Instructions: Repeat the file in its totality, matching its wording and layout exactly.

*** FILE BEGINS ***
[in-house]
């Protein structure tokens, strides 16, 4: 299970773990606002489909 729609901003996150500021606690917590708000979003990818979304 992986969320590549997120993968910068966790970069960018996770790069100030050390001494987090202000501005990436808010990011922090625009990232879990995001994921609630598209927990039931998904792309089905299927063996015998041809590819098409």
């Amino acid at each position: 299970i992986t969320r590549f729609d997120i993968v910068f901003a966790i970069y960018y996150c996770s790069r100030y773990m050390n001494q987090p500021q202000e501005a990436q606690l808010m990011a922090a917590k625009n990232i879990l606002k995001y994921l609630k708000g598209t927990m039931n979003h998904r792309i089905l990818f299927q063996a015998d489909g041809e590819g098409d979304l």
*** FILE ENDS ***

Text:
[in-house]
């Protein structure tokens, strides 16, 4: 299970773990606002489909 729609901003996150500021606690917590708000979003990818979304 992986969320590549997120993968910068966790970069960018996770790069100030050390001494987090202000501005990436808010990011922090625009990232879990995001994921609630598209927990039931998904792309089905299927063996015998041809590819098409």
């Amino acid at each position: 299970i992986t969320r590549f729609d997120i993968v910068f901003a966790i970069y960018y996150c996770s790069r100030y773990m050390n001494q987090p500021q202000e501005a990436q606690l808010m990011a922090a917590k625009n990232i879990l606002k995001y994921l609630k708000g598209t927990m039931n979003h998904r792309i089905l990818f299927q063996a015998d489909g041809e590819g098409d979304l």